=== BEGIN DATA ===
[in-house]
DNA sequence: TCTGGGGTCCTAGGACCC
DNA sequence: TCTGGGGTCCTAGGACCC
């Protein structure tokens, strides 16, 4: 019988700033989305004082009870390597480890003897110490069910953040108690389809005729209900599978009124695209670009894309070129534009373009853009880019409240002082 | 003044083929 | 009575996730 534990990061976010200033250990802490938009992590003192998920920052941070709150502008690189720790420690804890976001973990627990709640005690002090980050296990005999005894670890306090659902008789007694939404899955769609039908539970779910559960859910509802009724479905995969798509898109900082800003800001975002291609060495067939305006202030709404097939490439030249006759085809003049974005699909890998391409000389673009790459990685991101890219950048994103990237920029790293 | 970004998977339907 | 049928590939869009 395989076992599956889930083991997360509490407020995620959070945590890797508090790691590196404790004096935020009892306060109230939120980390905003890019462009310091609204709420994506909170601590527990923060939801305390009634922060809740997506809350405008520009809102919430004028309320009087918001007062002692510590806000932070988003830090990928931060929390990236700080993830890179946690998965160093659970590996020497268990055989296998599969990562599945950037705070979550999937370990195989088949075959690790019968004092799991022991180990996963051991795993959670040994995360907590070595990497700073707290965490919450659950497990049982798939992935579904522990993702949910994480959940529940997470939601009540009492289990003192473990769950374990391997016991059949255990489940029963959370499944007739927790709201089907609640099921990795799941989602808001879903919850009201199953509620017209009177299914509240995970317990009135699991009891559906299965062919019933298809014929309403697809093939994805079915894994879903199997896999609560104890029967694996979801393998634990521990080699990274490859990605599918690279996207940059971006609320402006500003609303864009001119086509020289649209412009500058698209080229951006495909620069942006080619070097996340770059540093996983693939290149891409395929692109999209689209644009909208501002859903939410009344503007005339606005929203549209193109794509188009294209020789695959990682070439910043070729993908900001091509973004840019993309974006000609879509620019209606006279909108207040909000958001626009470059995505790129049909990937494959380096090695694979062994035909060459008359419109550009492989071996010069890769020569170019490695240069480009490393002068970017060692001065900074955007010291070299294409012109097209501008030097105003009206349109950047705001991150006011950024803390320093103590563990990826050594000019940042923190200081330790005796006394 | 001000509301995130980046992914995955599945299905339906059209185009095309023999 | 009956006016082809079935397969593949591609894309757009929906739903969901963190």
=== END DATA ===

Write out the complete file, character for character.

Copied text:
[in-house]
DNA sequence: TCTGGGGTCCTAGGACCC
DNA sequence: TCTGGGGTCCTAGGACCC
């Protein structure tokens, strides 16, 4: 019988700033989305004082009870390597480890003897110490069910953040108690389809005729209900599978009124695209670009894309070129534009373009853009880019409240002082 | 003044083929 | 009575996730 534990990061976010200033250990802490938009992590003192998920920052941070709150502008690189720790420690804890976001973990627990709640005690002090980050296990005999005894670890306090659902008789007694939404899955769609039908539970779910559960859910509802009724479905995969798509898109900082800003800001975002291609060495067939305006202030709404097939490439030249006759085809003049974005699909890998391409000389673009790459990685991101890219950048994103990237920029790293 | 970004998977339907 | 049928590939869009 395989076992599956889930083991997360509490407020995620959070945590890797508090790691590196404790004096935020009892306060109230939120980390905003890019462009310091609204709420994506909170601590527990923060939801305390009634922060809740997506809350405008520009809102919430004028309320009087918001007062002692510590806000932070988003830090990928931060929390990236700080993830890179946690998965160093659970590996020497268990055989296998599969990562599945950037705070979550999937370990195989088949075959690790019968004092799991022991180990996963051991795993959670040994995360907590070595990497700073707290965490919450659950497990049982798939992935579904522990993702949910994480959940529940997470939601009540009492289990003192473990769950374990391997016991059949255990489940029963959370499944007739927790709201089907609640099921990795799941989602808001879903919850009201199953509620017209009177299914509240995970317990009135699991009891559906299965062919019933298809014929309403697809093939994805079915894994879903199997896999609560104890029967694996979801393998634990521990080699990274490859990605599918690279996207940059971006609320402006500003609303864009001119086509020289649209412009500058698209080229951006495909620069942006080619070097996340770059540093996983693939290149891409395929692109999209689209644009909208501002859903939410009344503007005339606005929203549209193109794509188009294209020789695959990682070439910043070729993908900001091509973004840019993309974006000609879509620019209606006279909108207040909000958001626009470059995505790129049909990937494959380096090695694979062994035909060459008359419109550009492989071996010069890769020569170019490695240069480009490393002068970017060692001065900074955007010291070299294409012109097209501008030097105003009206349109950047705001991150006011950024803390320093103590563990990826050594000019940042923190200081330790005796006394 | 001000509301995130980046992914995955599945299905339906059209185009095309023999 | 009956006016082809079935397969593949591609894309757009929906739903969901963190």